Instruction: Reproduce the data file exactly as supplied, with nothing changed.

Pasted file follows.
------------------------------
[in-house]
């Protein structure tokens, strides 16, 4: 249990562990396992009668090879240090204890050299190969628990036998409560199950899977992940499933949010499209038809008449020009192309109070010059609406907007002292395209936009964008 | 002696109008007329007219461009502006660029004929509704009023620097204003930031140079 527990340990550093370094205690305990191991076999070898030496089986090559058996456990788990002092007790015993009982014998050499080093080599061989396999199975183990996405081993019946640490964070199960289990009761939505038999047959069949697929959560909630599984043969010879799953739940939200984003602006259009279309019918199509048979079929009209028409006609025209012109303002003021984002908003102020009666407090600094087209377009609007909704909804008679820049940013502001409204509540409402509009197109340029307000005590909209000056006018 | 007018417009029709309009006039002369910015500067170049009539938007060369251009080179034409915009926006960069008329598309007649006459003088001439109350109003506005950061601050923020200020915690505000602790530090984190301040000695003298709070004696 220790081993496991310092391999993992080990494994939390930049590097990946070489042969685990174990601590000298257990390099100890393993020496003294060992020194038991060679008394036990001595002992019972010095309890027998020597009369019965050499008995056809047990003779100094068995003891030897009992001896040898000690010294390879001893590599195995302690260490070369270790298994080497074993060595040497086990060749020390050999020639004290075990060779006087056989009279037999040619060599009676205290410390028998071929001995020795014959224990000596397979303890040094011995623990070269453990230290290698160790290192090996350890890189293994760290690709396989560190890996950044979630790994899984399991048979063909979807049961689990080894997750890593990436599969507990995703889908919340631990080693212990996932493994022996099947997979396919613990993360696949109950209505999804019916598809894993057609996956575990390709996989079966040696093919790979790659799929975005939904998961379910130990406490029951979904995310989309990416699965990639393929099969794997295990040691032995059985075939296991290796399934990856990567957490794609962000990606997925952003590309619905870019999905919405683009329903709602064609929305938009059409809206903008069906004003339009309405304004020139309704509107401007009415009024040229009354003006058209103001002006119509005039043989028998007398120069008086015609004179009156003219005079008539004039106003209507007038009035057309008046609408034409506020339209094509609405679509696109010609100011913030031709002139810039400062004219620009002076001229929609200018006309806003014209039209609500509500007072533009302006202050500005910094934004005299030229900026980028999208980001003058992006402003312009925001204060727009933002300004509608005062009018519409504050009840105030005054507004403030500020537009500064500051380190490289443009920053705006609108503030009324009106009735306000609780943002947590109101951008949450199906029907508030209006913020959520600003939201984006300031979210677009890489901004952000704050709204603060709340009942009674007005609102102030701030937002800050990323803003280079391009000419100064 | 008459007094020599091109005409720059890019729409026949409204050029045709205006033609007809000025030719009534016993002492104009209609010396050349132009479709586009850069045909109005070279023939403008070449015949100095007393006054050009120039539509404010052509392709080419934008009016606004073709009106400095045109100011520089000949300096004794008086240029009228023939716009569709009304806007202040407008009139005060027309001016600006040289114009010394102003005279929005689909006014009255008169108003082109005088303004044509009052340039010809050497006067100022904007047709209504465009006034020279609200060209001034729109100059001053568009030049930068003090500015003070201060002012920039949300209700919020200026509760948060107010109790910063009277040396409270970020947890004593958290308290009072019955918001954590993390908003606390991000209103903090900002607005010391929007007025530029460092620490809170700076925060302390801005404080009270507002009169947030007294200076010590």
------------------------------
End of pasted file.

[in-house]
């Protein structure tokens, strides 16, 4: 249990562990396992009668090879240090204890050299190969628990036998409560199950899977992940499933949010499209038809008449020009192309109070010059609406907007002292395209936009964008 | 002696109008007329007219461009502006660029004929509704009023620097204003930031140079 527990340990550093370094205690305990191991076999070898030496089986090559058996456990788990002092007790015993009982014998050499080093080599061989396999199975183990996405081993019946640490964070199960289990009761939505038999047959069949697929959560909630599984043969010879799953739940939200984003602006259009279309019918199509048979079929009209028409006609025209012109303002003021984002908003102020009666407090600094087209377009609007909704909804008679820049940013502001409204509540409402509009197109340029307000005590909209000056006018 | 007018417009029709309009006039002369910015500067170049009539938007060369251009080179034409915009926006960069008329598309007649006459003088001439109350109003506005950061601050923020200020915690505000602790530090984190301040000695003298709070004696 220790081993496991310092391999993992080990494994939390930049590097990946070489042969685990174990601590000298257990390099100890393993020496003294060992020194038991060679008394036990001595002992019972010095309890027998020597009369019965050499008995056809047990003779100094068995003891030897009992001896040898000690010294390879001893590599195995302690260490070369270790298994080497074993060595040497086990060749020390050999020639004290075990060779006087056989009279037999040619060599009676205290410390028998071929001995020795014959224990000596397979303890040094011995623990070269453990230290290698160790290192090996350890890189293994760290690709396989560190890996950044979630790994899984399991048979063909979807049961689990080894997750890593990436599969507990995703889908919340631990080693212990996932493994022996099947997979396919613990993360696949109950209505999804019916598809894993057609996956575990390709996989079966040696093919790979790659799929975005939904998961379910130990406490029951979904995310989309990416699965990639393929099969794997295990040691032995059985075939296991290796399934990856990567957490794609962000990606997925952003590309619905870019999905919405683009329903709602064609929305938009059409809206903008069906004003339009309405304004020139309704509107401007009415009024040229009354003006058209103001002006119509005039043989028998007398120069008086015609004179009156003219005079008539004039106003209507007038009035057309008046609408034409506020339209094509609405679509696109010609100011913030031709002139810039400062004219620009002076001229929609200018006309806003014209039209609500509500007072533009302006202050500005910094934004005299030229900026980028999208980001003058992006402003312009925001204060727009933002300004509608005062009018519409504050009840105030005054507004403030500020537009500064500051380190490289443009920053705006609108503030009324009106009735306000609780943002947590109101951008949450199906029907508030209006913020959520600003939201984006300031979210677009890489901004952000704050709204603060709340009942009674007005609102102030701030937002800050990323803003280079391009000419100064 | 008459007094020599091109005409720059890019729409026949409204050029045709205006033609007809000025030719009534016993002492104009209609010396050349132009479709586009850069045909109005070279023939403008070449015949100095007393006054050009120039539509404010052509392709080419934008009016606004073709009106400095045109100011520089000949300096004794008086240029009228023939716009569709009304806007202040407008009139005060027309001016600006040289114009010394102003005279929005689909006014009255008169108003082109005088303004044509009052340039010809050497006067100022904007047709209504465009006034020279609200060209001034729109100059001053568009030049930068003090500015003070201060002012920039949300209700919020200026509760948060107010109790910063009277040396409270970020947890004593958290308290009072019955918001954590993390908003606390991000209103903090900002607005010391929007007025530029460092620490809170700076925060302390801005404080009270507002009169947030007294200076010590």